Revisiting Antibiotic Stewardship
Treatment delays related to COVID-19 restrictions have renewed concerns about overprescribing
The COVID-19 pandemic significantly disrupted all facets of dentistry. In March 2020, little was known about its transmission, both generally and within the dental office. This, coupled with a nationwide shortage of personal protective equipment (PPE), led to the recommendation to postpone all elective dental care and to treat only the most severe emergencies. In addition, the US Centers for Disease Control and Prevention encouraged practitioners to provide care via teledentistry, when possible, rather than providing in-person care. This raised concerns among clinicians and academics alike about the risk of antibiotic overprescription, and these worries were far from unfounded. Early data from the United Kingdom indicated a 25% increase in antibiotic prescriptions from April 2020 to July 2020 when compared with the same months in 2019.
Given the documented increase in antibiotic prescriptions that directly resulted from the office closures during the COVID-19 pandemic, it is apparent that some clinicians need to improve their understanding of antibiotic stewardship. Stewardship is about managing antibiotics so that they are only used when they are necessary. For clinicians, this entails following evidence-based prescribing protocols that limit the use of antibiotics to only those infections that warrant their delivery. Even when properly prescribed, antibiotics are associated with morbidity and mortality at individual and population-based levels. The risks associated with antibiotic use include adverse effects, such as gastrointestinal upset, photosensitivity, and allergic reactions; superinfections caused by the overgrowth of certain organisms, such as Candida albicansand Clostridium difficile; and antimicrobial resistance. The development of antimicrobial resistance is well-documented in both medical and dental settings. Being a good steward of antibiotics as a resource serves to both minimize the negative outcomes associated with their use as well as preserve their decreasing utility secondary to resistance.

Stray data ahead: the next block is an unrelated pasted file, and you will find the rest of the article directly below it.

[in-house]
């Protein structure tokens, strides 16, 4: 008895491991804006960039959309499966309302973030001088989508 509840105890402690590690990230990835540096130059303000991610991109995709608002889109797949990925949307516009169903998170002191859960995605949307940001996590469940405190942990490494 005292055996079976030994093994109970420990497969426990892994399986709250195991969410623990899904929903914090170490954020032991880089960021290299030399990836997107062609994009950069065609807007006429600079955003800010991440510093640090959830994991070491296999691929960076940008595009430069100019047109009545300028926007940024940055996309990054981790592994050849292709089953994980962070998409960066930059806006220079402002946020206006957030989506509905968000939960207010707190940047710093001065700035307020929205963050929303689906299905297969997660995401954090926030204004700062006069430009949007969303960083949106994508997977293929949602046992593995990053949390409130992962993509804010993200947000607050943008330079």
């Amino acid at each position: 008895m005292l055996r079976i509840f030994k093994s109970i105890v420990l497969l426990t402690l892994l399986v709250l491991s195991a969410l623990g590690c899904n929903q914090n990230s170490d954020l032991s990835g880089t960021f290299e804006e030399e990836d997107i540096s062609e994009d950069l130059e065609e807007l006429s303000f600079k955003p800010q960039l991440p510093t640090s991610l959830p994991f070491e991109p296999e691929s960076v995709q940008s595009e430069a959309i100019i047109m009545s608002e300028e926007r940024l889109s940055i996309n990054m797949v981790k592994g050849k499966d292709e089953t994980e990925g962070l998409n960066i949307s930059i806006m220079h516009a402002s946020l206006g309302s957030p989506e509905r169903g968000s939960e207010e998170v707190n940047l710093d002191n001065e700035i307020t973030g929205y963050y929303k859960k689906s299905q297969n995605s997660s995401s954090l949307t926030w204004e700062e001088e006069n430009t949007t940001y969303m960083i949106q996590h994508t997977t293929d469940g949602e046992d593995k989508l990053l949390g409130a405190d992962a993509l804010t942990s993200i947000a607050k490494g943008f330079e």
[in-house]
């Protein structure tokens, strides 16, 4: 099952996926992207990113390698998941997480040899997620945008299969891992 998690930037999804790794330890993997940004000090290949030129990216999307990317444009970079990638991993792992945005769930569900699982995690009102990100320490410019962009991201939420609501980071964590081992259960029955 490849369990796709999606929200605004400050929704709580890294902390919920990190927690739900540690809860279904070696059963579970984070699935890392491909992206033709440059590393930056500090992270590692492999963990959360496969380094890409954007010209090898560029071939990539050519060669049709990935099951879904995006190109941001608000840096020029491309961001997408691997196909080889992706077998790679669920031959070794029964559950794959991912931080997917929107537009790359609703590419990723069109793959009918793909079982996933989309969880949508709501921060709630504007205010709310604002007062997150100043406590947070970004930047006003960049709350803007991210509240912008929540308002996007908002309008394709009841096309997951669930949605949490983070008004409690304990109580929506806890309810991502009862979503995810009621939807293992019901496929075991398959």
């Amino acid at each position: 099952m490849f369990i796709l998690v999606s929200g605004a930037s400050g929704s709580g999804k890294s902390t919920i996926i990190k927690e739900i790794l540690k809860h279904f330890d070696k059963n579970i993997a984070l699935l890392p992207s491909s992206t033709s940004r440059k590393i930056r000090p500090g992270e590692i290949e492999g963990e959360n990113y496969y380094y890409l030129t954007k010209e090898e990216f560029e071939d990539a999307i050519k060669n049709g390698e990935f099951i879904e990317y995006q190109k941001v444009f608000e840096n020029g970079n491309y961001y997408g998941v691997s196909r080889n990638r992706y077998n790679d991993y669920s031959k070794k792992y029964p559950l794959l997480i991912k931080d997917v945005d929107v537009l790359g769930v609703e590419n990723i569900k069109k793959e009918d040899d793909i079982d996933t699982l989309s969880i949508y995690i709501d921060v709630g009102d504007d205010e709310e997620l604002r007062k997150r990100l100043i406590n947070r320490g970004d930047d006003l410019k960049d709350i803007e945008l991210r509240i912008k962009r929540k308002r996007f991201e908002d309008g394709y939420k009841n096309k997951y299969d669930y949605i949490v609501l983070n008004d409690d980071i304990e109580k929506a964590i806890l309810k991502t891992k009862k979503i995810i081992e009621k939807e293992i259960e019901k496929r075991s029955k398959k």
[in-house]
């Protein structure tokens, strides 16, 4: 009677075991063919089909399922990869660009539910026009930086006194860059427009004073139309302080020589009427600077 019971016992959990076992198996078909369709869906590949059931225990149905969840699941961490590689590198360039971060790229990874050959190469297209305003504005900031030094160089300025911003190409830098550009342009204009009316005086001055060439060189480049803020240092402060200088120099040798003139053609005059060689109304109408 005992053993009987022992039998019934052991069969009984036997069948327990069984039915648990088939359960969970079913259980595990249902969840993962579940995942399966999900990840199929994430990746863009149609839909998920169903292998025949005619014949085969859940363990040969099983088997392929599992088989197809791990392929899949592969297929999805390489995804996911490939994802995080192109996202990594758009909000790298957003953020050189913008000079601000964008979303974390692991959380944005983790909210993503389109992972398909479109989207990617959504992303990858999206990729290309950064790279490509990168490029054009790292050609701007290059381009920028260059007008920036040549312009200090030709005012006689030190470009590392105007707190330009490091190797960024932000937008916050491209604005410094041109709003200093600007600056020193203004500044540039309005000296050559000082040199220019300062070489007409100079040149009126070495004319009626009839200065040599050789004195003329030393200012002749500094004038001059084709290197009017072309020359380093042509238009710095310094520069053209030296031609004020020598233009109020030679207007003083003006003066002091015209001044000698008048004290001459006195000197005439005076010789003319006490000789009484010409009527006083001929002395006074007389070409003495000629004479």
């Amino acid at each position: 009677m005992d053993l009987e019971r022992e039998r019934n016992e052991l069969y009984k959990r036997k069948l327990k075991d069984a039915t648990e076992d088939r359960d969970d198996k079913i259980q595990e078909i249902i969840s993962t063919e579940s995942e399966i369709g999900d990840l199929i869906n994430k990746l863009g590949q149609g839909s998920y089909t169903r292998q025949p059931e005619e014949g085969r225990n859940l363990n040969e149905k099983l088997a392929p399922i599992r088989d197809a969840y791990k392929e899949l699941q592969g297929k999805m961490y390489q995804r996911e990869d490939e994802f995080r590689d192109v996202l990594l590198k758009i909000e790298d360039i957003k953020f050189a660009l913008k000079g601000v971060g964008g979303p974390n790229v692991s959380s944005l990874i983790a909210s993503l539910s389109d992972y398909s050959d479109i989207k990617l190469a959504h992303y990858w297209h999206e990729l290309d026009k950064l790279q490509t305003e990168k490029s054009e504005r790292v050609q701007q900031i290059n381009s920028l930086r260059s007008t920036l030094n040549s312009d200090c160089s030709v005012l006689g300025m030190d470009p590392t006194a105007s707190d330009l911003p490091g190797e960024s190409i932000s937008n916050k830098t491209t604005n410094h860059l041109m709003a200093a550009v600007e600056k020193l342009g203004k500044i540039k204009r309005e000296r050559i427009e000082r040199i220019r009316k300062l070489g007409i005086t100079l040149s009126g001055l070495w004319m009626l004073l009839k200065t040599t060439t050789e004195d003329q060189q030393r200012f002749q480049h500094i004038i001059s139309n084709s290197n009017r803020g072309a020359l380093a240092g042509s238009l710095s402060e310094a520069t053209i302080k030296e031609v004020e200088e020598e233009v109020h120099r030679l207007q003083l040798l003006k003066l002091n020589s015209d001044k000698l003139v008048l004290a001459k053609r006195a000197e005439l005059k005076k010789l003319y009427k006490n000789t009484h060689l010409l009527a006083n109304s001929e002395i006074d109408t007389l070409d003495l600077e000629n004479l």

Because antibiotics are only adjunctive in the treatment of dental infections, definitive care for the infection, namely extraction or endodontic treatment, should be delivered expediently. With that said, clinical situations do arise in which antibiotic therapy is beneficial. The indications for adjunctive antibiotics include infections with concomitant signs of systemic involvement that are characterized by fever, malaise, lymphadenopathy, or trismus as well as infections in medically compromised patients, including those with uncontrolled diabetes and those utilizing immunosuppressive medication, among others. Rapidly progressing infections, including those that manifest within 24 hours, cellulitis, or those that are otherwise spreading, and cases of osteomyelitis should also receive antibiotic therapy. In addition, when managing dental trauma associated with avulsions or major soft-tissue injuries, the prescription of antibiotics is advisable. Although antibiotics are indicated when definitive care cannot be immediately delivered, their necessity in these situations should be carefully evaluated. A final indication for antibiotic therapy is premedication for patients who fall under the American Heart Association's guidelines for antibiotic prophylaxis, patients with prosthetic joints for whom antibiotic prophylaxis is recommended by their orthopedic surgeon, and other medically compromised patients for whom antibiotic prophylaxis is recommended by their physician.
Several contraindications for antibiotic therapy exist. Chronic infections or acute infections that remain localized do not require antibiotic therapy. These include chronic apical abscesses with sinus tracts or acute apical abscesses with limited, localized swelling. In addition, cases of symptomatic irreversible pulpitis in which the symptoms originate from an inflamed pulp but are not associated with infection do not require antibiotics, and cases involving pulpal necrosis and periradicular disease, including symptomatic and asymptomatic apical periodontitis, also do not require antibiotic prescription. Lastly, systemic antibiotics are not indicated in cases involving minor traumatic injuries, including fractures and luxation injuries.
To combat the global risk of increasing antimicrobial resistance, it is essential for dental healthcare professionals to be good stewards of antibiotics, particularly amid the COVID-19 pandemic. In order to preserve their utility for years to come, clinicians must adhere to evidence-based prescribing protocols. We vow to "do no harm," and antibiotic stewardship falls under this mandate.
About the Author
Rebekah Lucier Pryles, DMD, is a diplomate of the American Board of Endodontics, an assistant clinical professor at the Tufts University School of Dental Medicine, and a clinical instructor at the Harvard School of Dental Medicine. She maintains a private practice in White River Junction, Vermont.